You can’t miss Ghalia. She’s the natural-born rock star with the leather jacket and wicked grin, leaning from her album sleeve to offer you a hit on her hip flask. But the real Southern blend ain’t in the bottle, it’s on the songs. Following the New Orleans flavours of her 2017 breakthrough, Let The Demons Out, this year sees the acclaimed Brussels-born singer-songwriter dive deeper into the American South, recording in the hill country of Mississippi, where she shared her songs with a cast of esteemed local musicians and caught the flying sparks. This is Mississippi Blend: an album as fiery and throat-burning as Delta moonshine.
Six years ago, Ghalia was a best-kept secret, her days spent busking on the streets of the Belgium capital, her nights shaking the city’s blues clubs. But as a die-hard R&B and blues fan, the singer-songwriter found the siren call of America too strong to resist. Visiting Chicago, Memphis and Nashville, Ghalia’s livewire talent saw her embraced by the musical motherland and elevated to headliner status.
Before long, on Let The Demons Out, she fused the groove of New Orleans with her own punk-rock attitude, hooking up with bassist Dean Zucchero, guitarist Smokehouse Brown and harmonica player Johnny Mastro from the Crescent City’s legendary band, Mama’s Boys. Commercially and creatively, this debut release made a seismic impact, hitting #1 on Louisiana’s Roots Music Report, #15 on the national Contemporary Blues Chart and #23 on the Living Blues Charts – while scoring Blues Album Of The Month in Classic Rock (“They’re an irresistible force”).
But like any musician with the blues under their fingernails, Ghalia always burned to make a record in Mississippi. Right from the start, her vision for Mississippi Blend was clear. This was to be an album so raw it bled, recorded deep in the hill country, letting all the region’s favourite sons add their thumbprint and catching the vibe that blew on the breeze. “Raw and natural,” nods the singer. “With bleedings, minimal microphones used, a traditional approach with modern influences.”
There was one studio that fit the bill. Owned and operated by, award-winning producer Jim Dickinson sons, Cody and Luther Dickinson, the Zebra Ranch in Coldwater, Mississippi, is a beacon of old-school production, where titans from T-Model Ford to R.L. Burnside have torn it up. But rather than being overawed by the studio’s history, Ghalia stepped up with her own songs and attitude, immersed in the Mississippi spirit. “I wanted this record to be organic, with hill country influences and the punk, garage and rock ‘n’ roll that I started with. I’m not trying to imitate any style, but letting my songs drive this music.”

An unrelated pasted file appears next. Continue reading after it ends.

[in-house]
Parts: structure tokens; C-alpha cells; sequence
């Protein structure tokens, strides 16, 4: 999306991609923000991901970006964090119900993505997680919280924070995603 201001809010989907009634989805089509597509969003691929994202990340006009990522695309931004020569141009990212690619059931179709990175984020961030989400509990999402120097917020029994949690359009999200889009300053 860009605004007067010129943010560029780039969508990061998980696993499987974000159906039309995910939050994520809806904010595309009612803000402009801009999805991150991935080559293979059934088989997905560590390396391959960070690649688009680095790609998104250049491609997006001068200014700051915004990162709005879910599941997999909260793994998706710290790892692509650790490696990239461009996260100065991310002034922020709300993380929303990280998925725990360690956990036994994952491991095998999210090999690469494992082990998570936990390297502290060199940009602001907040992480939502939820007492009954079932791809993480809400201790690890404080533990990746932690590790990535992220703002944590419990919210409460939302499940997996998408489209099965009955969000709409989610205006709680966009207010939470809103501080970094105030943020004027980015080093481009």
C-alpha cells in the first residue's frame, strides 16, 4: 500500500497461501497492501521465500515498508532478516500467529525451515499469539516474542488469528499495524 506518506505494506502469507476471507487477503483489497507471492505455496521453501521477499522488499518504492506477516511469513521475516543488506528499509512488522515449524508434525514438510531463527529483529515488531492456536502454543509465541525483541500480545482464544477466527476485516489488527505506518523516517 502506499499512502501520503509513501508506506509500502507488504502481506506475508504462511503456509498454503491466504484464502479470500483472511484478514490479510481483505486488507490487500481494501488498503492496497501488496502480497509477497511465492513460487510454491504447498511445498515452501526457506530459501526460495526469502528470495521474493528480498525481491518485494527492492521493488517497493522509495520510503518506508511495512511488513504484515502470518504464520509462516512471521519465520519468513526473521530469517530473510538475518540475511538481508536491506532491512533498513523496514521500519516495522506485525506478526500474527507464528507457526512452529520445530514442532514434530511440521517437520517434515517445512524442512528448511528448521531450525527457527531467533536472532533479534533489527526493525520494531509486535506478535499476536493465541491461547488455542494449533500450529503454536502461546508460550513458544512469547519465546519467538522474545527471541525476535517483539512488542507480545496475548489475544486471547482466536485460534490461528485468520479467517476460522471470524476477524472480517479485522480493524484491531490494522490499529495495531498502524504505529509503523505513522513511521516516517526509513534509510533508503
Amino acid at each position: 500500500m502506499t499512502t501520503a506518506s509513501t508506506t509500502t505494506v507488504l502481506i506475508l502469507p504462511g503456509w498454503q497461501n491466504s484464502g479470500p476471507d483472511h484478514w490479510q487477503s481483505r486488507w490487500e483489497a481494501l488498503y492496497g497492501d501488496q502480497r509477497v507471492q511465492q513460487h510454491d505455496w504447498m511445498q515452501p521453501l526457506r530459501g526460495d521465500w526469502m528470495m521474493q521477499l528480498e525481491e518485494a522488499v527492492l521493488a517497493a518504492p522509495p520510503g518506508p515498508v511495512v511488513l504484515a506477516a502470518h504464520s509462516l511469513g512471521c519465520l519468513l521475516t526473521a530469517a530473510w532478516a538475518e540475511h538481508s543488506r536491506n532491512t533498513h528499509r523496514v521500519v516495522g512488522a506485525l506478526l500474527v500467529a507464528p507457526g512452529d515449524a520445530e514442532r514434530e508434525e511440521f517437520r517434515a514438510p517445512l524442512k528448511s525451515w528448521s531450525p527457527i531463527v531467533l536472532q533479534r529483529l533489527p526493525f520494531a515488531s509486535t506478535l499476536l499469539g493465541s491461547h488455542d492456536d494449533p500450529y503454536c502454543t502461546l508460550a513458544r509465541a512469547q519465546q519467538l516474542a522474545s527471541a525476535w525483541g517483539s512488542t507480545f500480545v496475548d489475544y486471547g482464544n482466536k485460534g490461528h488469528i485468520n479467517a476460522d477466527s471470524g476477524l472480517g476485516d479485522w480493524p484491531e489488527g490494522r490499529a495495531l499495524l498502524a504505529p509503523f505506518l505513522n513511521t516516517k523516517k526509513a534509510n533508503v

Lyrically, these songs are Ghalia’s most powerful yet. “Meet You Down The Road is an emotive poem about the tragic loss of a loved one,” she says. “Drag Me Down is about never stopping doing what we aim to do. Squeeze is an erotic love song disguised in a cute, playful story. Why Don’t You Sell Your Children? speaks of a society in which common morals have become so increasingly depleted in the interest of greed that one’s next step might as well be to sell off your offspring for some extra cash.”
Ghalia sings up a storm, while playing soulful dobro and slide guitar. But this is anything but a one-woman show. Once again, Zucchero and Brown were the engine room, while every morning saw the singer welcome a new guest. On drums, you’ll find Cody Dickinson of the feted North Mississippi Allstars, alternating with Cedric Burnside, whose feel on the hill country-flavoured tunes would have made both his late father and grandfather proud. The veteran harp-blower Watermelon Slim duets with Ghalia on the dusty-road groove of Wade In The Water, while Lightnin’ Malcolm – a guitarist credited with keeping the hill country scene so healthy – plays searing leads. “The process of this record,” says Ghalia, “was an absolutely beautiful experience.”
By all means, take a slug on her hip flask. But don’t forget to play Mississippi Blend – and fall for the most powerful cocktail of star players and roots styles you’ll hear this year. “I just can't wait,” says the singer, “to share this new album live…”